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To examine patient and physician preferences in regard to 5 colorectal cancer screening alternatives endorsed by a 1997 expert panel, determine the impact of patient and physician values regarding certain test features on screening preference, and assess physicians' perceptions of patients' values.
A general internal medicine practice at an academic medical center in 1998.
Patients (N = 217; 76% response rate) and physicians (N = 39; 87% response rate) at the study setting.
Patients preferred fecal occult blood testing (43%) or colonoscopy (40%). In patients for whom accuracy was the most important test feature, colonoscopy (62%) was the preferred screening method. Patients for whom invasive test features were more important preferred fecal occult blood testing (76%; P < .001). Patients and physicians were similar in their values regarding the various test features. However, there was a significant difference between physicians' perceptions of which test features were important to patients compared with the patients' actual responses (P < .001). The largest discrepancy was for accuracy (patient actual 54% vs physician opinion 15%) and discomfort (patient actual 15% vs physician opinion 64%).
Patients have distinct preferences for colorectal cancer screening tests that are associated with the importance placed on certain test features. Physicians incorrectly perceive those factors that are important to patients. Physicians should incorporate patient values in regard to certain test features when discussing colorectal cancer screening with their patients and when eliciting their screening preferences.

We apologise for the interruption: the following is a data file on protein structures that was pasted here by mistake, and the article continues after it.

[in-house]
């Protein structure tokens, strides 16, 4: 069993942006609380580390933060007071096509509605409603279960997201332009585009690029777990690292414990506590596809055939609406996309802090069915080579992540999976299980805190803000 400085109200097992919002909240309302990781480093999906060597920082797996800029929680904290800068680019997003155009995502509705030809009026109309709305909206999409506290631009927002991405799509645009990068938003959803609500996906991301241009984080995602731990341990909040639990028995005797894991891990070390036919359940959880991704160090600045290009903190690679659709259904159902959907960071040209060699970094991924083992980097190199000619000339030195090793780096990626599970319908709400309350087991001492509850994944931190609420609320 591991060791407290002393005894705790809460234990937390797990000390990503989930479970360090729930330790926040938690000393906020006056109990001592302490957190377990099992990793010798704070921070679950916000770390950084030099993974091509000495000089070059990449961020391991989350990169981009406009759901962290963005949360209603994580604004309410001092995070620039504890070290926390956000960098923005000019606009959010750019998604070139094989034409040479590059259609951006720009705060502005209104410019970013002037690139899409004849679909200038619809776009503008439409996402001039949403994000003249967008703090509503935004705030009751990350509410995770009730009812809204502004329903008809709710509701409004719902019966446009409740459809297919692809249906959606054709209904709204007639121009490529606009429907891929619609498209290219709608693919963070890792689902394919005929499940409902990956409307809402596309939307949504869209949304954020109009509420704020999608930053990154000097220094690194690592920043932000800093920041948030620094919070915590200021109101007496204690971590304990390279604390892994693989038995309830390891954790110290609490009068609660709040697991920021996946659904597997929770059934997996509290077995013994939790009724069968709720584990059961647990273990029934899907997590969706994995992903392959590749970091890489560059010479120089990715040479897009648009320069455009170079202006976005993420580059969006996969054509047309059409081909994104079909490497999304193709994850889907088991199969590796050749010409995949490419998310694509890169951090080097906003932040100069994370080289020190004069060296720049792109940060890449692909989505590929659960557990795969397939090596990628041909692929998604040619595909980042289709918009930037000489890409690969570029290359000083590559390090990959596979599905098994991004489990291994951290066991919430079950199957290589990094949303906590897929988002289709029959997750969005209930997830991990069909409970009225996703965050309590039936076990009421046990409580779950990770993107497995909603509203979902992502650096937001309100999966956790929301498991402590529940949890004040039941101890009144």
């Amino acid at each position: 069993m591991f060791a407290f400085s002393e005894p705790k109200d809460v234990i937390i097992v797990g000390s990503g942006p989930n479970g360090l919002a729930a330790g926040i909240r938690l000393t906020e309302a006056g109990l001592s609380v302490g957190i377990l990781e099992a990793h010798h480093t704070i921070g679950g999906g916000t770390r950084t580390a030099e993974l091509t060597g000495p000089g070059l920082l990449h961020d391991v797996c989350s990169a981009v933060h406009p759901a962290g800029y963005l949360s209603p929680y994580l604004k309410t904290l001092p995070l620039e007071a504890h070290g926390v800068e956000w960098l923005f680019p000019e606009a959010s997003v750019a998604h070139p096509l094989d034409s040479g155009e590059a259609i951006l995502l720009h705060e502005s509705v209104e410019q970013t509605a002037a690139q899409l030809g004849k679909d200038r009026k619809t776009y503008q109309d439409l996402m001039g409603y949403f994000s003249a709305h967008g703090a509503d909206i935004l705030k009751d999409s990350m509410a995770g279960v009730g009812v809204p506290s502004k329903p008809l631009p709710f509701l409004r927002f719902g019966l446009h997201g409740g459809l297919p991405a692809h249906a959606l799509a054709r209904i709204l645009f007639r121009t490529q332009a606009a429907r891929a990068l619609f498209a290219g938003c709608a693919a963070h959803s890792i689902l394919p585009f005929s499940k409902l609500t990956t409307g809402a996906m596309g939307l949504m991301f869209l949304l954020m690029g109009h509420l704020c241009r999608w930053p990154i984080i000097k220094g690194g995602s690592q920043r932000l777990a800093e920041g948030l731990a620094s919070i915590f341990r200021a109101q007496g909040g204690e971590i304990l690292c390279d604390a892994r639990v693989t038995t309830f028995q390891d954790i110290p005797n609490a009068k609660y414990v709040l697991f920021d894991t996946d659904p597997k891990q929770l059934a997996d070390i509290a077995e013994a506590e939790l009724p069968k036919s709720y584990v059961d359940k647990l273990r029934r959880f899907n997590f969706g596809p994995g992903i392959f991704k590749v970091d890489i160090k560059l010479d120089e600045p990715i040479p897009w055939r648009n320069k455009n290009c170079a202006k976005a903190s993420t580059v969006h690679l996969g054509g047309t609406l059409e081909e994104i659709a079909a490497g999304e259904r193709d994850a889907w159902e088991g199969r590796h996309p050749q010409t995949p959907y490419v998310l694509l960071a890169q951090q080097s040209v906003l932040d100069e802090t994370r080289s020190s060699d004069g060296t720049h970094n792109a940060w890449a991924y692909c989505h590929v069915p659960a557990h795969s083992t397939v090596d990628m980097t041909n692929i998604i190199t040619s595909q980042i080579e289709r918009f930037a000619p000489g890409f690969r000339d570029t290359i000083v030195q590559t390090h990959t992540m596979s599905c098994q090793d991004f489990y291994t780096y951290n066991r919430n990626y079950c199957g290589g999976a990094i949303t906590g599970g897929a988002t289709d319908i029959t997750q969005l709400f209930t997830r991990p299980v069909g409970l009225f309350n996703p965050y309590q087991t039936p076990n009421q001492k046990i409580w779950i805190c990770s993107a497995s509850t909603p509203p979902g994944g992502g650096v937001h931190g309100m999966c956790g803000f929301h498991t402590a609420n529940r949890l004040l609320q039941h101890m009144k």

Colorectal cancer is a significant cause of cancer morbidity and mortality in the United States. In 2000, it is estimated that over 56,000 deaths from the disease and approximately 130,000 new cases were diagnosed.1 There have been numerous studies showing the benefit of early detection through screening in reducing mortality from colorectal cancer.2–8 In addition, screening reduces the incidence of this disease through the identification and removal of premalignant adenomatous polyps.9–12 A number of screening strategies have been proposed that appear to perform similarly in reducing mortality from colorectal cancer.13–15 Thus, current data suggest that there is not an optimal test for colorectal cancer screening.
In 1997, a multidisciplinary expert panel convened by the Agency for Health Care Policy and Research (now the Agency for Healthcare Research and Quality) published guidelines after evaluating the different screening strategies for colorectal cancer.15 Utilizing evidence-based decision and cost-effectiveness analyses, they concluded that the following 5 different screening strategies were all acceptable and had approximately equal cost-effectiveness for “average-risk” persons beginning at age 50 years: 1) fecal occult blood testing annually; 2) flexible sigmoidoscopy once every 5 years; 3) combination of fecal occult blood testing annually with flexible sigmoidoscopy every 5 years; 4) colonoscopy once every 10 years; or 5) double-contrast barium enema once every 5 to 10 years.15 Unfortunately, the panel could not determine the single best method for colorectal cancer screening. Instead, it recommended that patients participate with their physicians in selecting one of the above screening methods.